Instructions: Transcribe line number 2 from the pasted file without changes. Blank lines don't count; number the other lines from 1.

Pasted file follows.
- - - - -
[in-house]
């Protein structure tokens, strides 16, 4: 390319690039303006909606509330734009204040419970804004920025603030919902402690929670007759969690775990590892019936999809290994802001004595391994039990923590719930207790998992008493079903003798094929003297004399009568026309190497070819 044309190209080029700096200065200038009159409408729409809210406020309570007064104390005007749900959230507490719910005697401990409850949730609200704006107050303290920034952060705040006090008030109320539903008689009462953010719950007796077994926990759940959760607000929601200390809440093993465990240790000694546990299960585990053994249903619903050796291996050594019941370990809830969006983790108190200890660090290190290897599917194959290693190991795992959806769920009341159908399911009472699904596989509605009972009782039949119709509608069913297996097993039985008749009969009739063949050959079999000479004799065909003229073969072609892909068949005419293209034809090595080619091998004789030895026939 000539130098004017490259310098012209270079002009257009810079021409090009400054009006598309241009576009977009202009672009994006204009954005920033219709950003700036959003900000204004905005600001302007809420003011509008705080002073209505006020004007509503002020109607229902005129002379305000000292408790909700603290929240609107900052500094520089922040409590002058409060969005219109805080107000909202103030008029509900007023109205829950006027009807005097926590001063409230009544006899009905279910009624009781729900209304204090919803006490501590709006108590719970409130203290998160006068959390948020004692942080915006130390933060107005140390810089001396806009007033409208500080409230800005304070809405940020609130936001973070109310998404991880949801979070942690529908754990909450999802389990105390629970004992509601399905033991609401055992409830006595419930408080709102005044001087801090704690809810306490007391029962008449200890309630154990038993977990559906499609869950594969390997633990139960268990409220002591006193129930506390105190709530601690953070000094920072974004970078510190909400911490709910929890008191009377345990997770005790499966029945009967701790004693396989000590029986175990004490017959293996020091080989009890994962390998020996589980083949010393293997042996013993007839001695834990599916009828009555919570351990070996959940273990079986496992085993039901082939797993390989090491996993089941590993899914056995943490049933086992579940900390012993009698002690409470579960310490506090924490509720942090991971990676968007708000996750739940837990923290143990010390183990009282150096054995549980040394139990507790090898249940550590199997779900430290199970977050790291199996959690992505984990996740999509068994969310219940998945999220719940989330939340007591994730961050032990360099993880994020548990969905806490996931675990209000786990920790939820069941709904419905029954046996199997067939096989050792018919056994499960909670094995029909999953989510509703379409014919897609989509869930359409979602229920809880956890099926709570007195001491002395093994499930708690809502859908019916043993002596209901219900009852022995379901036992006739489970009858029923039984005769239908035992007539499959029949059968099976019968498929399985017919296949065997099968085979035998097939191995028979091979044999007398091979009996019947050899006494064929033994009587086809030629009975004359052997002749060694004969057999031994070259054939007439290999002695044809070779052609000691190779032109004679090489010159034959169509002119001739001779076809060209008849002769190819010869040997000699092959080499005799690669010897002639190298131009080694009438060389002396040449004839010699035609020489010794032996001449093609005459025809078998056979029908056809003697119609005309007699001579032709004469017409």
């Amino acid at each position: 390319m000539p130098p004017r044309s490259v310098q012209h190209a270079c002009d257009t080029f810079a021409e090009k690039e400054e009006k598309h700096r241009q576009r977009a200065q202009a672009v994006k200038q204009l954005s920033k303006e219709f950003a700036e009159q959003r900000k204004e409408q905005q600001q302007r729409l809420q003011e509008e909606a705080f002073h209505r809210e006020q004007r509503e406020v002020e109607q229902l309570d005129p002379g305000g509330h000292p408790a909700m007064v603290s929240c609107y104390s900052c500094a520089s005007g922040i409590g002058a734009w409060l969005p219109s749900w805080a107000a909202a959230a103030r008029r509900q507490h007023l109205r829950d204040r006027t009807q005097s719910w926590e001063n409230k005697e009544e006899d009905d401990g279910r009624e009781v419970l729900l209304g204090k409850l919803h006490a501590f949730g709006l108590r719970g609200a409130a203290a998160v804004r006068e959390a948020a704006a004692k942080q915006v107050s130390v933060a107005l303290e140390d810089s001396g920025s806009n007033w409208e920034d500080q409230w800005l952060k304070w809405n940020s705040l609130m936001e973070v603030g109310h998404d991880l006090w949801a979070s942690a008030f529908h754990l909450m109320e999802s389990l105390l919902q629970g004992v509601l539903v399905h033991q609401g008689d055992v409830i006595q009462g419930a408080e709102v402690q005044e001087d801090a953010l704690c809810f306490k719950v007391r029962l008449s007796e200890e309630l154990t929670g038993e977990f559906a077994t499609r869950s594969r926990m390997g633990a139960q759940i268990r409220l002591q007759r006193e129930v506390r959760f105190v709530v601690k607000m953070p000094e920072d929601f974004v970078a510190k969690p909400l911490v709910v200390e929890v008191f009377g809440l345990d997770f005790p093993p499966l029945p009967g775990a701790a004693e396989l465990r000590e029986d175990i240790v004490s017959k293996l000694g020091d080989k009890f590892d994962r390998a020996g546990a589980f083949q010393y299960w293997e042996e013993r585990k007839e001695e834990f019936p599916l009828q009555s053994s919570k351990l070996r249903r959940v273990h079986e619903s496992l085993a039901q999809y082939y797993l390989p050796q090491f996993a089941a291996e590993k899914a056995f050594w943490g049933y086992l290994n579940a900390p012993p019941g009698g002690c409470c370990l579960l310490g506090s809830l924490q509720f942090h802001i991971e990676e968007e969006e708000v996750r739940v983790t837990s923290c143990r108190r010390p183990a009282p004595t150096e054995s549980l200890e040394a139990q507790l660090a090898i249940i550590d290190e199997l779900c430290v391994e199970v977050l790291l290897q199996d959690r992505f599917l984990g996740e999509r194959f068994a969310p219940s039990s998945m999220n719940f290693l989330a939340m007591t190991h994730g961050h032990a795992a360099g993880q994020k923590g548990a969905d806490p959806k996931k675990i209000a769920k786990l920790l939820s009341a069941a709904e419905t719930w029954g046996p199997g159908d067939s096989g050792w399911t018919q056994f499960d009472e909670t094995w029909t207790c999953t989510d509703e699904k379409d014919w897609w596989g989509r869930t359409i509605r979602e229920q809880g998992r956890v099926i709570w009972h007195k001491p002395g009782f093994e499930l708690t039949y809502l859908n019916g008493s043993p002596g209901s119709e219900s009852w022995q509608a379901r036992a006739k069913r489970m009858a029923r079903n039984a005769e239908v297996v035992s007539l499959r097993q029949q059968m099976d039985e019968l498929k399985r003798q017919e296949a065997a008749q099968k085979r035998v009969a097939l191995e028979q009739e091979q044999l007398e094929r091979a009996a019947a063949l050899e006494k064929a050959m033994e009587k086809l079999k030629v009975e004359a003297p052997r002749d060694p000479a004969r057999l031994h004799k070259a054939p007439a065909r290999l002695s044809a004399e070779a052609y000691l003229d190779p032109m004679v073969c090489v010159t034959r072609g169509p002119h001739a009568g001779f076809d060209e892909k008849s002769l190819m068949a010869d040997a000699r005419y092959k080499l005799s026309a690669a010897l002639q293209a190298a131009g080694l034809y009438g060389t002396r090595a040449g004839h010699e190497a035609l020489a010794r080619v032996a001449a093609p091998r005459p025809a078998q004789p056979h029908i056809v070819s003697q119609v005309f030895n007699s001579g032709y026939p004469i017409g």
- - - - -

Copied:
């Protein structure tokens, strides 16, 4: 390319690039303006909606509330734009204040419970804004920025603030919902402690929670007759969690775990590892019936999809290994802001004595391994039990923590719930207790998992008493079903003798094929003297004399009568026309190497070819 044309190209080029700096200065200038009159409408729409809210406020309570007064104390005007749900959230507490719910005697401990409850949730609200704006107050303290920034952060705040006090008030109320539903008689009462953010719950007796077994926990759940959760607000929601200390809440093993465990240790000694546990299960585990053994249903619903050796291996050594019941370990809830969006983790108190200890660090290190290897599917194959290693190991795992959806769920009341159908399911009472699904596989509605009972009782039949119709509608069913297996097993039985008749009969009739063949050959079999000479004799065909003229073969072609892909068949005419293209034809090595080619091998004789030895026939 000539130098004017490259310098012209270079002009257009810079021409090009400054009006598309241009576009977009202009672009994006204009954005920033219709950003700036959003900000204004905005600001302007809420003011509008705080002073209505006020004007509503002020109607229902005129002379305000000292408790909700603290929240609107900052500094520089922040409590002058409060969005219109805080107000909202103030008029509900007023109205829950006027009807005097926590001063409230009544006899009905279910009624009781729900209304204090919803006490501590709006108590719970409130203290998160006068959390948020004692942080915006130390933060107005140390810089001396806009007033409208500080409230800005304070809405940020609130936001973070109310998404991880949801979070942690529908754990909450999802389990105390629970004992509601399905033991609401055992409830006595419930408080709102005044001087801090704690809810306490007391029962008449200890309630154990038993977990559906499609869950594969390997633990139960268990409220002591006193129930506390105190709530601690953070000094920072974004970078510190909400911490709910929890008191009377345990997770005790499966029945009967701790004693396989000590029986175990004490017959293996020091080989009890994962390998020996589980083949010393293997042996013993007839001695834990599916009828009555919570351990070996959940273990079986496992085993039901082939797993390989090491996993089941590993899914056995943490049933086992579940900390012993009698002690409470579960310490506090924490509720942090991971990676968007708000996750739940837990923290143990010390183990009282150096054995549980040394139990507790090898249940550590199997779900430290199970977050790291199996959690992505984990996740999509068994969310219940998945999220719940989330939340007591994730961050032990360099993880994020548990969905806490996931675990209000786990920790939820069941709904419905029954046996199997067939096989050792018919056994499960909670094995029909999953989510509703379409014919897609989509869930359409979602229920809880956890099926709570007195001491002395093994499930708690809502859908019916043993002596209901219900009852022995379901036992006739489970009858029923039984005769239908035992007539499959029949059968099976019968498929399985017919296949065997099968085979035998097939191995028979091979044999007398091979009996019947050899006494064929033994009587086809030629009975004359052997002749060694004969057999031994070259054939007439290999002695044809070779052609000691190779032109004679090489010159034959169509002119001739001779076809060209008849002769190819010869040997000699092959080499005799690669010897002639190298131009080694009438060389002396040449004839010699035609020489010794032996001449093609005459025809078998056979029908056809003697119609005309007699001579032709004469017409």